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    Home > Biochemistry News > Biotechnology News > The sensory mechanisms that enable magnetic perception in life

    The sensory mechanisms that enable magnetic perception in life

    • Last Update: 2022-01-24
    • Source: Internet
    • Author: User
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    But scientists have struggled to determine exactly how the underlying sensory mechanism of magnetosensing works
    .

    In a paper published this week in the Proceedings of the National Academy of Sciences, an international research team of scientists from Oregon State University outlines a new theory
    .
    The magnetite crystals that form inside special receptor cells in salmon and other animals may be related to ancient genetic systems that were developed from bacteria and passed on to animals through evolutionary genetics long ago

    .

    The theory is based on new evidence of nanomagnetic materials found in salmon nose cells
    .
    The paper's lead author is Renee Bellinger, who began the research as a PhD student at Oregon State and completed her PhD in Fisheries Science in 2014

    .

    "Cells that contain magnetic material are very rare," said Bellinger, now a research geneticist with the U.
    S.
    Geological Survey at the University of Hawaii at Hilo

    .
    "We couldn't definitively prove that magnetite is a potential key to magnetic perception in animals, but our study uncovered the genes involved, which is an important tool for uncovering new evidence of how potential magnetic sensors work

    .
    "

    "Finding magnetoreceptors is like looking for a needle in a haystack
    .
    This work paves the way for making 'needles' glow really bright so we can more easily find and understand receptor cells," Bellinger said

    .

    The findings have potential for a wide range of applications, from improving salmon management, to better understanding how they use the ocean, to magnetism-based targeted medicine, says Michael Banks, professor of fisheries genomics, conservation and behavior at OSU ( Michael Banks) said
    .

    "Salmon live a hard and fast life, foraging in specific areas of the ocean and then returning to their original spawning grounds, where they die
    .
    They don't have a chance to teach their offspring where to go, but the offspring still somehow know where to go.
    where," Banks said

    .
    "If we can figure out how animals like salmon sense and locate, this has many potential applications in helping to protect species, but also in human applications such as medicine or other positioning techniques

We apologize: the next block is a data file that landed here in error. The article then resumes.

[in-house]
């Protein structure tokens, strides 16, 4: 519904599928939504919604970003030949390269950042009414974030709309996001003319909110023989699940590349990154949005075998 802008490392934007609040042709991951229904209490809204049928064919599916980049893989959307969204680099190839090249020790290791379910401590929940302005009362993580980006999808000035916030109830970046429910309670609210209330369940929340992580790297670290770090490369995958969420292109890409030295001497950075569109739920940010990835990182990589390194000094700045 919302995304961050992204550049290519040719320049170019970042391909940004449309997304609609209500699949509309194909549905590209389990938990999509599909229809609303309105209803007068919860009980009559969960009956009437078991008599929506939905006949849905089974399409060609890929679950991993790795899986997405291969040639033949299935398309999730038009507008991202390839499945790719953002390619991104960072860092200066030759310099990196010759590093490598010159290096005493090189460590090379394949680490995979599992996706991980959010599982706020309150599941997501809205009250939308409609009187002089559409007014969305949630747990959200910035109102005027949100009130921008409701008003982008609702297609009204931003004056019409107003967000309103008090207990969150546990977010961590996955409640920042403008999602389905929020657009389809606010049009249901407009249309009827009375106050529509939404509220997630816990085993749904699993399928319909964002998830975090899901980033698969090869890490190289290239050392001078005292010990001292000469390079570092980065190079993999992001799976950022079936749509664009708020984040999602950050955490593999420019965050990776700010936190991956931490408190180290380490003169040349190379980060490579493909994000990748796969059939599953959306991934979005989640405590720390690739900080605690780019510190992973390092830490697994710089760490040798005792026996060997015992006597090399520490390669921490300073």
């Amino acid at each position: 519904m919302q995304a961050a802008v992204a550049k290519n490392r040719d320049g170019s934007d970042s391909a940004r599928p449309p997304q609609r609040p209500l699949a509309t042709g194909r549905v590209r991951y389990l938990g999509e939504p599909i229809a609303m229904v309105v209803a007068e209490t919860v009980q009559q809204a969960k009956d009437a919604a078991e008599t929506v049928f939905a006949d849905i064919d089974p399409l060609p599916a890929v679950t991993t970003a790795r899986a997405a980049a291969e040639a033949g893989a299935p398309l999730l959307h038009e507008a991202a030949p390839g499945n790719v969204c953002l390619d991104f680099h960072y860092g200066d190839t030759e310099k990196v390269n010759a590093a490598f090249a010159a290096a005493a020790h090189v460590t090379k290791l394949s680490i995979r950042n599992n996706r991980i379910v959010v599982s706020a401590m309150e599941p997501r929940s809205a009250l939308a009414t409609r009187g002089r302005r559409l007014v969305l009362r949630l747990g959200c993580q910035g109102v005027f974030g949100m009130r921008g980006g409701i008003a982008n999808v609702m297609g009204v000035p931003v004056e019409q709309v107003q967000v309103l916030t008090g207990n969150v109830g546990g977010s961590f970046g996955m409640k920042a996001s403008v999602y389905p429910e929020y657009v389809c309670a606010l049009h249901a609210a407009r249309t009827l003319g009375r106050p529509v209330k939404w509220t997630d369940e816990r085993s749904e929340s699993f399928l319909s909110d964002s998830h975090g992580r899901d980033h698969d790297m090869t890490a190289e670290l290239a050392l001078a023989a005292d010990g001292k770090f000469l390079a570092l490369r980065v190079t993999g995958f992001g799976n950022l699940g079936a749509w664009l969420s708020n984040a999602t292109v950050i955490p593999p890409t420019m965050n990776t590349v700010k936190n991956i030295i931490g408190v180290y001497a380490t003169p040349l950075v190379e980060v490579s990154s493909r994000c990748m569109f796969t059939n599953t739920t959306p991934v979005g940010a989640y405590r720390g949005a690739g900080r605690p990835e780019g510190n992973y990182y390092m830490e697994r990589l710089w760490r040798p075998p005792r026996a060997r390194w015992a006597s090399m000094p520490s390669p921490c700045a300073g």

.
    "

    Bellinger's work builds on research more than 20 years ago by Michael Walker of the University of Auckland in New Zealand, who initially tracked magnetic induction in trout nose tissue
    .

    "He narrowed it down to magnetite in an olfactory wreath," Bellinger said
    .
    "We wanted to see chains of crystals in salmon's noses, just as magnet-producing bacteria grow chains of crystals and use them as a compass.

    .
    .
    .
    But it turns out that the individual crystals are tightly packed together, like small eggs

    .
    The configuration is different from what was originally assumed

    .
    "

    Magnetite occurs as tiny crystals inside specialized receptor cells and represents biomineralization, or the process by which an organism produces minerals
    .
    The similarities between the magnetite crystals of bacteria and fish suggest that they share a common evolutionary genetic history, Bellinger said

    .

    The mechanism for developing magnets was developed by bacteria more than 2 billion years ago and then passed on to animals
    .
    Today, these tools for detecting magnetism continue to exist in a wide range of animal species, said Banks, who is affiliated with the Division of Fisheries, Wildlife and Conservation Sciences in OSU's College of Agricultural Sciences and the OSU Hatfield Marine Science Center.
    The Oregon Coast Marine Experiment Station

    .

    The process of sharing them throughout an animal's life cycle may be similar to the evolution of mitochondria, which control how animals release energy
    .
    Mitochondria originated in bacteria and then moved into other organisms, he said

    .

    Understanding the evolutionary history of magnetite is a step toward further identifying its underlying processes, the researchers said
    .
    Banks, Bellinger and colleagues next want to test their new understanding and associated markers to further explain why and how some life forms have good tools for long-term and precise migration strategies

    .

    Co-authors of the paper are Jiandong Wei of Shanghai University in China; Uwe Hartmann of Saarland University in Germany; Herve Cadiou of the French Institute for Cellular and Integrative Neurosciences; and Michael Winkerhoff of the University of Oldenburg in Germany
    .

    Bellinger's research is supported in part by the Mamie Markham Research Award; several fellowships of up to $10,000 each year at the Hatfield Marine Science Center support graduate student research
    .
    The funds allowed Bellinger to travel to France to conduct preliminary research for the project

    .

    Journal Reference :

    1. M.
      Renee Bellinger, Jiandong Wei, Uwe Hartmann, Hervé Cadiou, Michael Winklhofer, Michael A.
      Banks.
      Conservation of magnetite biomineralization genes in all domains of life and implications for magnetic sensing .
      Proceedings of the National Academy of Sciences , 2022; 119 (3): e2108655119 DOI: 10.
      1073/pnas.
      2108655119

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